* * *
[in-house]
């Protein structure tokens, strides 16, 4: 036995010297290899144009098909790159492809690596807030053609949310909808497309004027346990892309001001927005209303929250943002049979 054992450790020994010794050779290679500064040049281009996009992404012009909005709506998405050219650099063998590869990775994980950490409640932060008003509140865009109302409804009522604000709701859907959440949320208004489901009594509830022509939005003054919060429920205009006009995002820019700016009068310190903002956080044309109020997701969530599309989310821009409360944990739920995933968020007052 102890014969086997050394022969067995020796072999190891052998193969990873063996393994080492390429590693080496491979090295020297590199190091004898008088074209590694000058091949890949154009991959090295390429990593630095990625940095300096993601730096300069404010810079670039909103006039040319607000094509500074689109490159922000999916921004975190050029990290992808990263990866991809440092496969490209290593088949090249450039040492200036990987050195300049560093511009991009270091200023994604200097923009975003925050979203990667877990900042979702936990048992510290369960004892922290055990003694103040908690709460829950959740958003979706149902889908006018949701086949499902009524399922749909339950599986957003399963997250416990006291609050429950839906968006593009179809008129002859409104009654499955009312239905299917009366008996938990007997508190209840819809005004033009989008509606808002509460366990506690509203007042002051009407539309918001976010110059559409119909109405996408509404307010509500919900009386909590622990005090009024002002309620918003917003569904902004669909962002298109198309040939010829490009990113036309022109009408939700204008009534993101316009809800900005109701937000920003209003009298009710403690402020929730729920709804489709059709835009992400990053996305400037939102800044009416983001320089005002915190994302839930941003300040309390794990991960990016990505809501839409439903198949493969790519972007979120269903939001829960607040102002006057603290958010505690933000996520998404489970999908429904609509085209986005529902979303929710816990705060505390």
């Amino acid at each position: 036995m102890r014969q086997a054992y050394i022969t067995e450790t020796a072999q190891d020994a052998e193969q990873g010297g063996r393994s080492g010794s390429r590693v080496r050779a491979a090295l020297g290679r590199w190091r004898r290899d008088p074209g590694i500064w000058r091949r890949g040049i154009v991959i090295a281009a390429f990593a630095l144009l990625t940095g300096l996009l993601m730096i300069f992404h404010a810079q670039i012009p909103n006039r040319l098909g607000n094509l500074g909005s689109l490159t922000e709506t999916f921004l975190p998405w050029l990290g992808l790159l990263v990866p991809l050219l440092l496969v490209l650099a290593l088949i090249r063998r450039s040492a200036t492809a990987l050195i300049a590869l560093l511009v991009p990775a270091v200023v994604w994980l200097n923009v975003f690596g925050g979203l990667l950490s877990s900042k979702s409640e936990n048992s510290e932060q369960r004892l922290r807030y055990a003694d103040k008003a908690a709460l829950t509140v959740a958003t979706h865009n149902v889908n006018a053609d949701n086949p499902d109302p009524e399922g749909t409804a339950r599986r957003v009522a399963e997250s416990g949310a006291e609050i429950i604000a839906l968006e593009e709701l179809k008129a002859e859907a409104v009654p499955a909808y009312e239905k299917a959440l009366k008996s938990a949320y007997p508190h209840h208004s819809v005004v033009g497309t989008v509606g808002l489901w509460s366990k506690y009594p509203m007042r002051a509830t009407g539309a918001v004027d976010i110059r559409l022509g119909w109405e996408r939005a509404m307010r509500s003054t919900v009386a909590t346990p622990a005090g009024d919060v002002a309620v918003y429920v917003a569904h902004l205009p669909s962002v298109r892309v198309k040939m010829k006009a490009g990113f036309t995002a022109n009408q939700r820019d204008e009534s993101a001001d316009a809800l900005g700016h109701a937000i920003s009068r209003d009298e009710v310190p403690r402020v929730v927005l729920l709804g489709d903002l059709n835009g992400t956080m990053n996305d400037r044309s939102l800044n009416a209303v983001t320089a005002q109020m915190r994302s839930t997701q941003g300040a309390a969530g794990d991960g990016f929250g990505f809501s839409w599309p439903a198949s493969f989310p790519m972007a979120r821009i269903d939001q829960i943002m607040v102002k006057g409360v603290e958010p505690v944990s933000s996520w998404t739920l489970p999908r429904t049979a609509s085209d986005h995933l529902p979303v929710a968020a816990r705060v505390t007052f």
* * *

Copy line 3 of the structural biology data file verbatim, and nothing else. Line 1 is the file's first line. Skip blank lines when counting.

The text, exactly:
């Amino acid at each position: 036995m102890r014969q086997a054992y050394i022969t067995e450790t020796a072999q190891d020994a052998e193969q990873g010297g063996r393994s080492g010794s390429r590693v080496r050779a491979a090295l020297g290679r590199w190091r004898r290899d008088p074209g590694i500064w000058r091949r890949g040049i154009v991959i090295a281009a390429f990593a630095l144009l990625t940095g300096l996009l993601m730096i300069f992404h404010a810079q670039i012009p909103n006039r040319l098909g607000n094509l500074g909005s689109l490159t922000e709506t999916f921004l975190p998405w050029l990290g992808l790159l990263v990866p991809l050219l440092l496969v490209l650099a290593l088949i090249r063998r450039s040492a200036t492809a990987l050195i300049a590869l560093l511009v991009p990775a270091v200023v994604w994980l200097n923009v975003f690596g925050g979203l990667l950490s877990s900042k979702s409640e936990n048992s510290e932060q369960r004892l922290r807030y055990a003694d103040k008003a908690a709460l829950t509140v959740a958003t979706h865009n149902v889908n006018a053609d949701n086949p499902d109302p009524e399922g749909t409804a339950r599986r957003v009522a399963e997250s416990g949310a006291e609050i429950i604000a839906l968006e593009e709701l179809k008129a002859e859907a409104v009654p499955a909808y009312e239905k299917a959440l009366k008996s938990a949320y007997p508190h209840h208004s819809v005004v033009g497309t989008v509606g808002l489901w509460s366990k506690y009594p509203m007042r002051a509830t009407g539309a918001v004027d976010i110059r559409l022509g119909w109405e996408r939005a509404m307010r509500s003054t919900v009386a909590t346990p622990a005090g009024d919060v002002a309620v918003y429920v917003a569904h902004l205009p669909s962002v298109r892309v198309k040939m010829k006009a490009g990113f036309t995002a022109n009408q939700r820019d204008e009534s993101a001001d316009a809800l900005g700016h109701a937000i920003s009068r209003d009298e009710v310190p403690r402020v929730v927005l729920l709804g489709d903002l059709n835009g992400t956080m990053n996305d400037r044309s939102l800044n009416a209303v983001t320089a005002q109020m915190r994302s839930t997701q941003g300040a309390a969530g794990d991960g990016f929250g990505f809501s839409w599309p439903a198949s493969f989310p790519m972007a979120r821009i269903d939001q829960i943002m607040v102002k006057g409360v603290e958010p505690v944990s933000s996520w998404t739920l489970p999908r429904t049979a609509s085209d986005h995933l529902p979303v929710a968020a816990r705060v505390t007052f």